Good answer...! –  Wikis Nov 9 '12 at 19:51

Your question can be answered in two ways:

  1. Chapter and verse to a specific prophecy that clearly has a 1:1 correspondence to the nation of Israel today.

  2. The sum of biblical teaching and how it evolves from OT prophecies and NT affirmative and clarifying statements.

In a matter like this one I think the 2nd option clearly is the best one. I would build my case along these lines:

  • The promises given to Abraham and his descendants over the line of Isaac and Jacob do retain a geographic significance, even if there are many spiritual and typological/allegorical interpretations that will provide further knowledge. God does not back-peddle on his promises (Rom 11:29). Thus, the church fathers in the 2nd century and later, that substituted the literal meaning for allegorical meanings, were (IMO) wrong, thanks to their general anti-judaism.
  • The promises of restored nationhood given by prophets to Israel, while in exile, where not completely fulfilled upon their immediate return, nor were they completely fulfilled in the Maccabean era. This is evidenced by the question to Jesus in Acts 1:6-8, when Jesus is asked post-resurrection, if the time has come to restore Israel. Jesus dismisses the question while not invalidating its basic premise. It is not for the disciples to know the time and manner, but it will happen.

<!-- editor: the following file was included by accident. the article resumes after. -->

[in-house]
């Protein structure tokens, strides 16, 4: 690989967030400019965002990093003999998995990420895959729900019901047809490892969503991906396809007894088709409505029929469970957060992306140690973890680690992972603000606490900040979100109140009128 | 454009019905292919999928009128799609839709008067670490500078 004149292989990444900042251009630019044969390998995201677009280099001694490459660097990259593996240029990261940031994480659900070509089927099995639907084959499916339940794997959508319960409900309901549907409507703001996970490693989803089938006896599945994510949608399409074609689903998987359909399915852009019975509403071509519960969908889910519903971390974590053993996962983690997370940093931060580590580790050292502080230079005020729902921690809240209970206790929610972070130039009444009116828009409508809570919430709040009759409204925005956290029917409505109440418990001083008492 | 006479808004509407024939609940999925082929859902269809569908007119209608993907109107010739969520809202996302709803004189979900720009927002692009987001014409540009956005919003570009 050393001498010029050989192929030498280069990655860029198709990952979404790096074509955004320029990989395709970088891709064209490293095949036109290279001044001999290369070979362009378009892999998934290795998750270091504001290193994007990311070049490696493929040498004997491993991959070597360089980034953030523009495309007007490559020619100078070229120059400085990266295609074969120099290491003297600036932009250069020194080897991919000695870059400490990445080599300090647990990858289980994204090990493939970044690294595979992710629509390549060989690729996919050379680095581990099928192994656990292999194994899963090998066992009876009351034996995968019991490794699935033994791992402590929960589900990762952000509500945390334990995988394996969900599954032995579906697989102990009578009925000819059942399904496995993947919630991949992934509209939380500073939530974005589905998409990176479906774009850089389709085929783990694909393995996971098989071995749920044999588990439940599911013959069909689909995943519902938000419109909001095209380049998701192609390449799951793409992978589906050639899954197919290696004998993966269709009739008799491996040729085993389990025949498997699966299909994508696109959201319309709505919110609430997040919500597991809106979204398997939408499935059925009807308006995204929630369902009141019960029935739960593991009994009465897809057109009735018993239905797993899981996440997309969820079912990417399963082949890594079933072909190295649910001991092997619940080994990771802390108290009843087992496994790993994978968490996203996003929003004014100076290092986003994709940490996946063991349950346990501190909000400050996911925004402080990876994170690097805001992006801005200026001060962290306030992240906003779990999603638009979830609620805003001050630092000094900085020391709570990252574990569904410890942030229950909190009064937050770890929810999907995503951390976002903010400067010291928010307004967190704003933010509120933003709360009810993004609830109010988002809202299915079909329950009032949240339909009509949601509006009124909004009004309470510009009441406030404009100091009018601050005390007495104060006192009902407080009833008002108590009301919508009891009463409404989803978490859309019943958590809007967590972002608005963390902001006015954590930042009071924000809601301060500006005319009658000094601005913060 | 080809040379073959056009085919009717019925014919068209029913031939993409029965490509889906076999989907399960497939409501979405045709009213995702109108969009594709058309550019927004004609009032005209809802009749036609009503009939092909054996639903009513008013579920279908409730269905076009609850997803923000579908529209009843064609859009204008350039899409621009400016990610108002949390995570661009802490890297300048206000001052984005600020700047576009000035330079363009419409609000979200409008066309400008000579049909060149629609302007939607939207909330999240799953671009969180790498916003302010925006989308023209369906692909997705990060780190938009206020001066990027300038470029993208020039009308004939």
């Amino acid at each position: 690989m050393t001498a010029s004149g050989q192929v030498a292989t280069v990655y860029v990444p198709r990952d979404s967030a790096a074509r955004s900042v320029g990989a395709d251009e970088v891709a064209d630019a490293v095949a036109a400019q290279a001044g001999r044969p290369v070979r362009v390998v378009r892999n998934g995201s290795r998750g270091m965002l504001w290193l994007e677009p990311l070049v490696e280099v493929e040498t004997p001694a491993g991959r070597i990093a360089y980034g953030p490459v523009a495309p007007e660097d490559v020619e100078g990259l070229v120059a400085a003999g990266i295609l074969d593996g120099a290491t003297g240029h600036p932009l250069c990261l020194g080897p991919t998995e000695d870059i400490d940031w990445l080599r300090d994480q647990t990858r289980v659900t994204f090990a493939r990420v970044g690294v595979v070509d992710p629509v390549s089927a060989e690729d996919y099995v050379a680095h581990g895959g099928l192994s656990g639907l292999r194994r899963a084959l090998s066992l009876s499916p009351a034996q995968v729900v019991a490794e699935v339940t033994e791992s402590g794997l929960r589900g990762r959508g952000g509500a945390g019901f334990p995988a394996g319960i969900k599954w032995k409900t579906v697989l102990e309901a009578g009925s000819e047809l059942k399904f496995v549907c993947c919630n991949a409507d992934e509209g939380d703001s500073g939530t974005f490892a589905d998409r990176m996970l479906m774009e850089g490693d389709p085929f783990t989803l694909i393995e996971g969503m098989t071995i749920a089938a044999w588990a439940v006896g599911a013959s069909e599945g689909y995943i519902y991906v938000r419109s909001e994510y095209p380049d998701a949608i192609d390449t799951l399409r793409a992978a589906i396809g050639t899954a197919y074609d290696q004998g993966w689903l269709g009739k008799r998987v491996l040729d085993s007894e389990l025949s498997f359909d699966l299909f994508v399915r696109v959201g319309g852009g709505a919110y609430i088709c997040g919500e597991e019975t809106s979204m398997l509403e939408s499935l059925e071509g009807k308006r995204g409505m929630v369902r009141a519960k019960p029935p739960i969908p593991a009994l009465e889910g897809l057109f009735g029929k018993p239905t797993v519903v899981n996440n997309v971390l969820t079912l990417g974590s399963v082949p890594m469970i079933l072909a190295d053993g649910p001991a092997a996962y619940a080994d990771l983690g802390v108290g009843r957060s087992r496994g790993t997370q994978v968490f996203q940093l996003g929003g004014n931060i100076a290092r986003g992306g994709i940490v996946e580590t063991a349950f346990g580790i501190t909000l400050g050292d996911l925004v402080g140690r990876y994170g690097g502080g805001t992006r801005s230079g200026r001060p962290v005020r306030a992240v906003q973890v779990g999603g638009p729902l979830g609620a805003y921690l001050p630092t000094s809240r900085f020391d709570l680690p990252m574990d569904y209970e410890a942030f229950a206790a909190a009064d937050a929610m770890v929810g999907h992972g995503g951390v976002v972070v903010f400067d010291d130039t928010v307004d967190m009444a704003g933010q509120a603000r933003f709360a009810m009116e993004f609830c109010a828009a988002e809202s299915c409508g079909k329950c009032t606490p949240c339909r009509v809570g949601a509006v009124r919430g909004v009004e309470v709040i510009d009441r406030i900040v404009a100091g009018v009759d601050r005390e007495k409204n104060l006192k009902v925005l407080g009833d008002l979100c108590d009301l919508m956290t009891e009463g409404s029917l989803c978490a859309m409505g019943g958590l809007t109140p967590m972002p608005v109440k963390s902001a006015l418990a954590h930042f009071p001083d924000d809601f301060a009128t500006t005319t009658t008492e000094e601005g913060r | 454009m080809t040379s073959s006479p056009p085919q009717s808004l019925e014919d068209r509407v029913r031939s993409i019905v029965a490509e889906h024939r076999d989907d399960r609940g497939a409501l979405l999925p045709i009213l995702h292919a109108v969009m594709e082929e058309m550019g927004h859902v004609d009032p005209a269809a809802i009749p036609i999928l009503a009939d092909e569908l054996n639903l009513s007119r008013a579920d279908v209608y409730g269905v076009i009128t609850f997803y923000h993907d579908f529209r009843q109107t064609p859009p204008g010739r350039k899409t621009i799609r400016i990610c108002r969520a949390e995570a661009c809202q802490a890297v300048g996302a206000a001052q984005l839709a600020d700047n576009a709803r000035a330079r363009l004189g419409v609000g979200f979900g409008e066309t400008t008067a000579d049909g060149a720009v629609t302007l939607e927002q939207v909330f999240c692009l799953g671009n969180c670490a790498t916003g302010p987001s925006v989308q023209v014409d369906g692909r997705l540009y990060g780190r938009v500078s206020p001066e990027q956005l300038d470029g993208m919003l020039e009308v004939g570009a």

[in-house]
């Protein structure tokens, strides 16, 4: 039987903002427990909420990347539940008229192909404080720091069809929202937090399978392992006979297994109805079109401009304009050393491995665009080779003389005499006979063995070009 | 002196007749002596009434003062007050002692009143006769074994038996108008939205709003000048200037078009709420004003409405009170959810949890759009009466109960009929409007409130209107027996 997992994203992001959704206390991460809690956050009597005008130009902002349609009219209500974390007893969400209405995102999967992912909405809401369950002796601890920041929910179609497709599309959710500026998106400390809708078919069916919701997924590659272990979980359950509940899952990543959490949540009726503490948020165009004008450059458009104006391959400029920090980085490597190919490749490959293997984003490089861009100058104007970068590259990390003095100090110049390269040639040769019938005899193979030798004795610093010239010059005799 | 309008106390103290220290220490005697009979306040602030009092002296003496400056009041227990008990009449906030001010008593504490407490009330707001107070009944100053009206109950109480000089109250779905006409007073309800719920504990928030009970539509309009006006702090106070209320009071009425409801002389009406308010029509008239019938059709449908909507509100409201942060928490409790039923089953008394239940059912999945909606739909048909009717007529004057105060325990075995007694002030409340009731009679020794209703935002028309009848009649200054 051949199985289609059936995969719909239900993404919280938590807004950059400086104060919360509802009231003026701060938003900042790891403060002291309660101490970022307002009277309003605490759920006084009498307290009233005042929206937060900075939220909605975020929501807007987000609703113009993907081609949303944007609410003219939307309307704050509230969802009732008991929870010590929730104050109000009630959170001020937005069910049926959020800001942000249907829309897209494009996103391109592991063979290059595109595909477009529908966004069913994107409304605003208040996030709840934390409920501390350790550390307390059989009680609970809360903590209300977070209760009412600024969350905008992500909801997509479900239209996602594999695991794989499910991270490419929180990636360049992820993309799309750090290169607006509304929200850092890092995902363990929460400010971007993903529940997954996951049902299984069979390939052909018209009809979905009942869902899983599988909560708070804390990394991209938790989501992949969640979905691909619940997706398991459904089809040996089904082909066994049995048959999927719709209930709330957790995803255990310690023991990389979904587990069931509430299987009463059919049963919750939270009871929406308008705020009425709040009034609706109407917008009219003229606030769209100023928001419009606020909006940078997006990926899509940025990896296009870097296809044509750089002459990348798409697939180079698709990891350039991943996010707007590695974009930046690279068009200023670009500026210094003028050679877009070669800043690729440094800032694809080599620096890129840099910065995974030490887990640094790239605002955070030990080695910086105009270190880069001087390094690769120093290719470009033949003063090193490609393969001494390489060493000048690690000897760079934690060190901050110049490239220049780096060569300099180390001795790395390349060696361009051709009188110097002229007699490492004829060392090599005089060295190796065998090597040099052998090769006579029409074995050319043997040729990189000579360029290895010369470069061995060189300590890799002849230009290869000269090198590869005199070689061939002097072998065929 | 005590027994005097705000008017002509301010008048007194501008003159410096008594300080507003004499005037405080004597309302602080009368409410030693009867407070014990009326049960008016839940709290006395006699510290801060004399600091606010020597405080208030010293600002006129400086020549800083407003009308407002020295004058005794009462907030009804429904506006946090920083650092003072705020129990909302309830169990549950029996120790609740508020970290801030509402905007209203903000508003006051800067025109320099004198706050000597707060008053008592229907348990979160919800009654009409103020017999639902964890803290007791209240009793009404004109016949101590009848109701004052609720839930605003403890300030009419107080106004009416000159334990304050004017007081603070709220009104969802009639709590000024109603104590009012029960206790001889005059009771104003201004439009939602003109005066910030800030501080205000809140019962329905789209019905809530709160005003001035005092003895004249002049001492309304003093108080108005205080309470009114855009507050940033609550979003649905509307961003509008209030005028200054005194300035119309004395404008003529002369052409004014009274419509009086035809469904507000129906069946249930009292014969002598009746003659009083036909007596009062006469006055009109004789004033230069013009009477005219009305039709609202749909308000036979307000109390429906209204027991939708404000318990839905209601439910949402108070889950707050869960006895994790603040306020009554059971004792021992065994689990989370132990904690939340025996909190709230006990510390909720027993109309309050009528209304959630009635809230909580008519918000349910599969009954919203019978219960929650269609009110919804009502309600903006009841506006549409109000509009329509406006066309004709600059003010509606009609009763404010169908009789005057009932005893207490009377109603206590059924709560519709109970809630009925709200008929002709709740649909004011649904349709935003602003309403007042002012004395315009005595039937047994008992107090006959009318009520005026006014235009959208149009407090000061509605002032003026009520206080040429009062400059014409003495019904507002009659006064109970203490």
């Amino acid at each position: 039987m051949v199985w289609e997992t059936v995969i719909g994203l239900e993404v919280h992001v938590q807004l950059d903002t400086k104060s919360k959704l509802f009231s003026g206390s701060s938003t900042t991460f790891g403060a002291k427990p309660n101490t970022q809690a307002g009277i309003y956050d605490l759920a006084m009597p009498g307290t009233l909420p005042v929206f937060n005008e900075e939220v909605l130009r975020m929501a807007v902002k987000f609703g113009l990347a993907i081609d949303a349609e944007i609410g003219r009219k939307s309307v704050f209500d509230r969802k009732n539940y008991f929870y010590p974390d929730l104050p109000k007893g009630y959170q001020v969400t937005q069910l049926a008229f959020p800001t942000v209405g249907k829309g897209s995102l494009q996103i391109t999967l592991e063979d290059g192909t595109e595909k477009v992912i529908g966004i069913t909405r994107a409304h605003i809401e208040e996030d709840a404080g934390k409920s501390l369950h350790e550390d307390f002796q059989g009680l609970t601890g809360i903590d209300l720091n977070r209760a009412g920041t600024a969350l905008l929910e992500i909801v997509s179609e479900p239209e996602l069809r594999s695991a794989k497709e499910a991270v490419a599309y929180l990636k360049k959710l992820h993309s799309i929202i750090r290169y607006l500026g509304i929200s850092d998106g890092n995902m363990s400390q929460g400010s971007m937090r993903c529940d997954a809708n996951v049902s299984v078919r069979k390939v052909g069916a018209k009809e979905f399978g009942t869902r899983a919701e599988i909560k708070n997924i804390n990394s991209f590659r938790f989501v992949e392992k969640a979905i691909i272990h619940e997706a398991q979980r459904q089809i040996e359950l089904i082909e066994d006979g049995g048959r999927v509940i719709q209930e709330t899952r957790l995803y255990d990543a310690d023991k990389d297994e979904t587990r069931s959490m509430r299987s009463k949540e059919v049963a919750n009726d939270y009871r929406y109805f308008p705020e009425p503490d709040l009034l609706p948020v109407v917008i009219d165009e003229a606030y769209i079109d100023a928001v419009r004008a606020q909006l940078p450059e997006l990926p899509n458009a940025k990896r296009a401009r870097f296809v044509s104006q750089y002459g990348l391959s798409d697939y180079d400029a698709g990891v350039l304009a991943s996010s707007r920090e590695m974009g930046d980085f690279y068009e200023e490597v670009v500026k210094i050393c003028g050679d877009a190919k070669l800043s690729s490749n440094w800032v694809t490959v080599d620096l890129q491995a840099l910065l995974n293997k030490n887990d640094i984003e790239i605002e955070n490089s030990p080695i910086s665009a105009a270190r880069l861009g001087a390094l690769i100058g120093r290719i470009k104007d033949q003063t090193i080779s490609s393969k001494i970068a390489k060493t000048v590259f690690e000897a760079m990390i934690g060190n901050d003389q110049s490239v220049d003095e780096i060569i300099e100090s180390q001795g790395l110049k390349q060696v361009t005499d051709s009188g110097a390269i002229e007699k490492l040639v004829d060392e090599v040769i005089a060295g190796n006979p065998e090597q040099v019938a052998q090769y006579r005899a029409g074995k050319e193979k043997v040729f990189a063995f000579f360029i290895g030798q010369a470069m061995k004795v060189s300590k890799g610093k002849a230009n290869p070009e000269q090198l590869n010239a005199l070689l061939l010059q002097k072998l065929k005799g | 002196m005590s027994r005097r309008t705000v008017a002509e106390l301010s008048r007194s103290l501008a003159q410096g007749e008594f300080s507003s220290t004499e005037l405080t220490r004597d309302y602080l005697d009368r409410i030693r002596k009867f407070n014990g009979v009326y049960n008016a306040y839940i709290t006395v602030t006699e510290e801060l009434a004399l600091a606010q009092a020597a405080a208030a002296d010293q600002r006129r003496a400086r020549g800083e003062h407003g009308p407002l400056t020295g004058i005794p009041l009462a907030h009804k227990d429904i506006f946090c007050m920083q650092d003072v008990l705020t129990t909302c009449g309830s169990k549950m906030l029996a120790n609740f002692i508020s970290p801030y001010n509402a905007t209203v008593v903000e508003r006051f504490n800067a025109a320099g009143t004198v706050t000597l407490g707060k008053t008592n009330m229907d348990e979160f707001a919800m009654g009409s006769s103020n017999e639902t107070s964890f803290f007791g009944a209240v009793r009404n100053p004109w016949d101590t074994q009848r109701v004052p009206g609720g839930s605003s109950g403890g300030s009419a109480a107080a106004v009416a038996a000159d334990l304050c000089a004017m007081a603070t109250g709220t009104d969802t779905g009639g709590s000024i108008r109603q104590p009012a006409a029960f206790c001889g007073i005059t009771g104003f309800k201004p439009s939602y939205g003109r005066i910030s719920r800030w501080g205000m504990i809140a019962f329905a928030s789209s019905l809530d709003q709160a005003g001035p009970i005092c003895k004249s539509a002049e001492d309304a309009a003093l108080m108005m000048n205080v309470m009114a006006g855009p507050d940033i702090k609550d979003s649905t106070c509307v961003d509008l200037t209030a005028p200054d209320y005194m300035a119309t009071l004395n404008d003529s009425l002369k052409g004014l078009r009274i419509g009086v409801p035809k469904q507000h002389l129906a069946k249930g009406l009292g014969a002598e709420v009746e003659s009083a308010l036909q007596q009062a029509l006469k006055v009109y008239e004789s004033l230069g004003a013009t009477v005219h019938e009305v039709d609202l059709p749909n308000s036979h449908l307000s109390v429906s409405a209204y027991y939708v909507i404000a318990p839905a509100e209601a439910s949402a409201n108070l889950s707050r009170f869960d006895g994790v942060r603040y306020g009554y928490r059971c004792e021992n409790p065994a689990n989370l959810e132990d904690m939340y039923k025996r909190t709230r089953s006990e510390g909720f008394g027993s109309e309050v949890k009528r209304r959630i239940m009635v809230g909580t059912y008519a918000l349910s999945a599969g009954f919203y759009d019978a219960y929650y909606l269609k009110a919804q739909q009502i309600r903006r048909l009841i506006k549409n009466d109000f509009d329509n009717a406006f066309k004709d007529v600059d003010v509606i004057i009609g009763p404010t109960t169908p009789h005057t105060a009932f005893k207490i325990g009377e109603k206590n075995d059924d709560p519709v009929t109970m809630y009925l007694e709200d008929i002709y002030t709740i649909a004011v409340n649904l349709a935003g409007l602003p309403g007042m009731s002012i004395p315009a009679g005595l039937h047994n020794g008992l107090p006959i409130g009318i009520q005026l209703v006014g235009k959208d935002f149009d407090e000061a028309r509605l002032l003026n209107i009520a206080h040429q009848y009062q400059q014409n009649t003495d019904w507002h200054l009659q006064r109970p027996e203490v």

• Thus, any eschatological scheme must be viewed with great suspicion! A thought corroborated by other words of Jesus. And by the enormous amount of failed claims throughout church history. This is my basis for being weary of making 1:1 claims between specific historic events and single pericopes in Scripture.